Ms. W: First, let me just say that I think it’s pretty unfair that we don’t get to vote. I understand that you European people fought a war over the issue of taxation without representation when you first came here. You people are steadily eroding our habitat in multiple ways, taking it for your own profit and purposes, and that amounts to taxation as far as I’m concerned, since it’s taking away the only assets that we have as a species. So I think we should have representation. If we can’t vote – and let’s face it, getting to polling stations would be hard for us since most of those stations are below 6000 feet, not to mention the fact that we lack opposable thumbs for filling in the ballot – then we’ll have to rely on you guys to stand up for us, so please do.
RW: Hopefully we’ll be able to do that. So, what are the biggest concerns of the wolverine community for the next four years?
Ms. W: Greenhouse gas emissions and energy policy are the number one issue for wolverines. Obviously, climate change is our biggest long-term problem and we have to address it. Reduction in snowpack is resulting in a housing crisis for reproductive females, and the future of society depends on these females and their offspring. It’s making it harder for our young to disperse and establish territories – it’s especially difficult for the young males, who tend to travel further. On that basis, we have to prioritize reducing carbon emissions over everything else.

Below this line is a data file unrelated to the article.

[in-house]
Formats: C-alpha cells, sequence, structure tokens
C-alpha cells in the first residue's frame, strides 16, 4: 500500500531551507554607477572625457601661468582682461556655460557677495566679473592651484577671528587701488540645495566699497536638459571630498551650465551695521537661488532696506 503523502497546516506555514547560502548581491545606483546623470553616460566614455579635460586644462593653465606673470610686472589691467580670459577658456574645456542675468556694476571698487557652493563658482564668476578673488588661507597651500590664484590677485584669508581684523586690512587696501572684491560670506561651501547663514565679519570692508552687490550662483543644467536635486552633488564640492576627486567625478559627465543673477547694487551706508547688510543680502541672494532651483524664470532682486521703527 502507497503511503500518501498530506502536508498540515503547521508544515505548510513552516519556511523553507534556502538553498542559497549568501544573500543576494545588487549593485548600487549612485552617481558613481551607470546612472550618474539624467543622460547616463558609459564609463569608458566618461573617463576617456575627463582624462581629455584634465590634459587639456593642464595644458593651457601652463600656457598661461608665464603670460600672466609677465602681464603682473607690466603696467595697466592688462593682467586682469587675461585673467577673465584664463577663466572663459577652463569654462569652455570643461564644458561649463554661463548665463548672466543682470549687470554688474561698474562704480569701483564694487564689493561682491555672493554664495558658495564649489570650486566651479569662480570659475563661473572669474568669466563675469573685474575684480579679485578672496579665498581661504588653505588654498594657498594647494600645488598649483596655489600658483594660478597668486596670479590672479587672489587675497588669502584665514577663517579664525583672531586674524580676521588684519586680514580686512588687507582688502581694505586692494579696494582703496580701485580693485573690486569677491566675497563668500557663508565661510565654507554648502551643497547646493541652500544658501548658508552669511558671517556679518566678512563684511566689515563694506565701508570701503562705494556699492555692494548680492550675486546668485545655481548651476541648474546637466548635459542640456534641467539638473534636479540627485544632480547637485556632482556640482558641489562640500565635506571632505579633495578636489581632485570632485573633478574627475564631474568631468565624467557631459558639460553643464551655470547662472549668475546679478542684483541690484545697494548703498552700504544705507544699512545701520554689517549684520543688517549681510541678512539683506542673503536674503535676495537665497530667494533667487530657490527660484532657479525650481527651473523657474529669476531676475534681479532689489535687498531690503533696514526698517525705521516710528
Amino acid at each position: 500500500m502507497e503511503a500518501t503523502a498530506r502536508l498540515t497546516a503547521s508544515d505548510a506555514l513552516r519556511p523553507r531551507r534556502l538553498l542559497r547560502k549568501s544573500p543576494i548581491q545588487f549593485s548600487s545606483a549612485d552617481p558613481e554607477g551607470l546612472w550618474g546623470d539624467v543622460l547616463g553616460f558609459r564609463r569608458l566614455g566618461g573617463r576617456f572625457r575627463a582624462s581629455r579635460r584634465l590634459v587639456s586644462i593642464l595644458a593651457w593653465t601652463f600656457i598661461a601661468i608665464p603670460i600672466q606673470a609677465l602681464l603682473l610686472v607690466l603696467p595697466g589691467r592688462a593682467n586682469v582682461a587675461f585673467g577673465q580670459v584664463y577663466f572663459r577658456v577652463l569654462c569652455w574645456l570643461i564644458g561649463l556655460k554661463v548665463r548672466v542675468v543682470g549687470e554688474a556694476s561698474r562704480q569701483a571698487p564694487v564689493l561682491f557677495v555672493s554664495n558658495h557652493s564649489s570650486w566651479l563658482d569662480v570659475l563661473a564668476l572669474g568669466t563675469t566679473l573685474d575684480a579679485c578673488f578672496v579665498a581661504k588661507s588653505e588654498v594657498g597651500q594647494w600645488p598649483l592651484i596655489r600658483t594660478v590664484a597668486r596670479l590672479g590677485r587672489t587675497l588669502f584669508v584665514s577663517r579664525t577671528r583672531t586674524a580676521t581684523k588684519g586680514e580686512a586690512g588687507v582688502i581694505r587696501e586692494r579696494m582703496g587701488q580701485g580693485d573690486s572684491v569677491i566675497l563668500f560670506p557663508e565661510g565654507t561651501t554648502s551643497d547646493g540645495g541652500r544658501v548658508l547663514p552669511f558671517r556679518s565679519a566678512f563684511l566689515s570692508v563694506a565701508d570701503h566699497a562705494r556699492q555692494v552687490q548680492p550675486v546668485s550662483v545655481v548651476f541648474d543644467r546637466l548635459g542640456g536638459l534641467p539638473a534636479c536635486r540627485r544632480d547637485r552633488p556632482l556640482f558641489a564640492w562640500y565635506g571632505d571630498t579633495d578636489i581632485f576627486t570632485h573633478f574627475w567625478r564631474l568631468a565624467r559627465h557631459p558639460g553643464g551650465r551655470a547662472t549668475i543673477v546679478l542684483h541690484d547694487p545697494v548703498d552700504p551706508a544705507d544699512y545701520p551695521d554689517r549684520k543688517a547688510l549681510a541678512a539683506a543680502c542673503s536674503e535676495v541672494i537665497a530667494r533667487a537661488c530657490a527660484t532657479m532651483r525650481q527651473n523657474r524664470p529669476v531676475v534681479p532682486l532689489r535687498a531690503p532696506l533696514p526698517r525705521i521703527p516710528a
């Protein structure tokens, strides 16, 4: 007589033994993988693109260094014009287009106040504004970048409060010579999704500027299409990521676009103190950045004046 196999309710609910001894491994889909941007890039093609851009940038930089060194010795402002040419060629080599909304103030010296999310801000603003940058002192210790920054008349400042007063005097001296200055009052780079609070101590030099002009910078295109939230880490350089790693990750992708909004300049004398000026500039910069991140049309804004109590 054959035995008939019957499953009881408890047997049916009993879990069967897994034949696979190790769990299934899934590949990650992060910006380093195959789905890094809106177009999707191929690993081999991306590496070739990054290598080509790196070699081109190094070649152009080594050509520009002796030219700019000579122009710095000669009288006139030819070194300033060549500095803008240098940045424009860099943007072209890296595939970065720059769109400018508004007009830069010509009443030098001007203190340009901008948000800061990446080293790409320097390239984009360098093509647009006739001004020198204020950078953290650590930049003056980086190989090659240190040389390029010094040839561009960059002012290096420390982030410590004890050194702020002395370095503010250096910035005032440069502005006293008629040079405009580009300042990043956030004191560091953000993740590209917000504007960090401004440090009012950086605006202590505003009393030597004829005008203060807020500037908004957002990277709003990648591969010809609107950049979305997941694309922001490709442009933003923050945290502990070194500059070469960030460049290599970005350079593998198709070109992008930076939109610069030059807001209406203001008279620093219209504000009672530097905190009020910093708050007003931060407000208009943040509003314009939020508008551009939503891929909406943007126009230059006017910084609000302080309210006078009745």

This election represents a choice between looking forward with creativity and optimism, versus blindly clinging to old models that have reached the very end of their utility. A long time ago, the fossil fuel industry was built with subsidies from the government. Why not put the same effort into building a world powered by the wind and sun?